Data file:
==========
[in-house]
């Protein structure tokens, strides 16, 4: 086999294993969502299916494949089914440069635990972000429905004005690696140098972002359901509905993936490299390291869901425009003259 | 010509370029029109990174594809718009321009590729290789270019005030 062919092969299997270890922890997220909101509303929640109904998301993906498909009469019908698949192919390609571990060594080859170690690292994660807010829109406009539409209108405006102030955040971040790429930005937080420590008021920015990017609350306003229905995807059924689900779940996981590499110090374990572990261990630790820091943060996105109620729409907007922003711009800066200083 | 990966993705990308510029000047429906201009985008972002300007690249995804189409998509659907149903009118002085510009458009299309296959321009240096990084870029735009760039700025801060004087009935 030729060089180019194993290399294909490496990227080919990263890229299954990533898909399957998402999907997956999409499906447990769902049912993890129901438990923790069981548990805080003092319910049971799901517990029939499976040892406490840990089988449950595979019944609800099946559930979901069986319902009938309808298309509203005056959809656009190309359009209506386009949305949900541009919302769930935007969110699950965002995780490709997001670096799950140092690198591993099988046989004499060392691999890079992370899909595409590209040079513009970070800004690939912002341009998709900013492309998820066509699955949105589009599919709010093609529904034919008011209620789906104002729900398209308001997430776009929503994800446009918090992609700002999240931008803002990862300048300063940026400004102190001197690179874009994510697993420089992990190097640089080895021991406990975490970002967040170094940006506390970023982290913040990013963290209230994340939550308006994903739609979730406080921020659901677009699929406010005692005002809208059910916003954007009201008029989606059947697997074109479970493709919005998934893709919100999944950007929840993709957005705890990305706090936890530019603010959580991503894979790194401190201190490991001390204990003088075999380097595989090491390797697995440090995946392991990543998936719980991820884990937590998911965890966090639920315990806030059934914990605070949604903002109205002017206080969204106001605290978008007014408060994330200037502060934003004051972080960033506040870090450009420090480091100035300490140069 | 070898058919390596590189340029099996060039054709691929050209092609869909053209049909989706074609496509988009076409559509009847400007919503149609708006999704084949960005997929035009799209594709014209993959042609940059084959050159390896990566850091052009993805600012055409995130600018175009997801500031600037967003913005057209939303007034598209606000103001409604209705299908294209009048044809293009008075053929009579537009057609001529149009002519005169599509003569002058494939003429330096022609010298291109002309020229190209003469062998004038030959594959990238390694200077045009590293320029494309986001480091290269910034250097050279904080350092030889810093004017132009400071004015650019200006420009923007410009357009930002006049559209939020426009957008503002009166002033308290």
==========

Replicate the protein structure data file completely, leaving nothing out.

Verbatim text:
[in-house]
């Protein structure tokens, strides 16, 4: 086999294993969502299916494949089914440069635990972000429905004005690696140098972002359901509905993936490299390291869901425009003259 | 010509370029029109990174594809718009321009590729290789270019005030 062919092969299997270890922890997220909101509303929640109904998301993906498909009469019908698949192919390609571990060594080859170690690292994660807010829109406009539409209108405006102030955040971040790429930005937080420590008021920015990017609350306003229905995807059924689900779940996981590499110090374990572990261990630790820091943060996105109620729409907007922003711009800066200083 | 990966993705990308510029000047429906201009985008972002300007690249995804189409998509659907149903009118002085510009458009299309296959321009240096990084870029735009760039700025801060004087009935 030729060089180019194993290399294909490496990227080919990263890229299954990533898909399957998402999907997956999409499906447990769902049912993890129901438990923790069981548990805080003092319910049971799901517990029939499976040892406490840990089988449950595979019944609800099946559930979901069986319902009938309808298309509203005056959809656009190309359009209506386009949305949900541009919302769930935007969110699950965002995780490709997001670096799950140092690198591993099988046989004499060392691999890079992370899909595409590209040079513009970070800004690939912002341009998709900013492309998820066509699955949105589009599919709010093609529904034919008011209620789906104002729900398209308001997430776009929503994800446009918090992609700002999240931008803002990862300048300063940026400004102190001197690179874009994510697993420089992990190097640089080895021991406990975490970002967040170094940006506390970023982290913040990013963290209230994340939550308006994903739609979730406080921020659901677009699929406010005692005002809208059910916003954007009201008029989606059947697997074109479970493709919005998934893709919100999944950007929840993709957005705890990305706090936890530019603010959580991503894979790194401190201190490991001390204990003088075999380097595989090491390797697995440090995946392991990543998936719980991820884990937590998911965890966090639920315990806030059934914990605070949604903002109205002017206080969204106001605290978008007014408060994330200037502060934003004051972080960033506040870090450009420090480091100035300490140069 | 070898058919390596590189340029099996060039054709691929050209092609869909053209049909989706074609496509988009076409559509009847400007919503149609708006999704084949960005997929035009799209594709014209993959042609940059084959050159390896990566850091052009993805600012055409995130600018175009997801500031600037967003913005057209939303007034598209606000103001409604209705299908294209009048044809293009008075053929009579537009057609001529149009002519005169599509003569002058494939003429330096022609010298291109002309020229190209003469062998004038030959594959990238390694200077045009590293320029494309986001480091290269910034250097050279904080350092030889810093004017132009400071004015650019200006420009923007410009357009930002006049559209939020426009957008503002009166002033308290």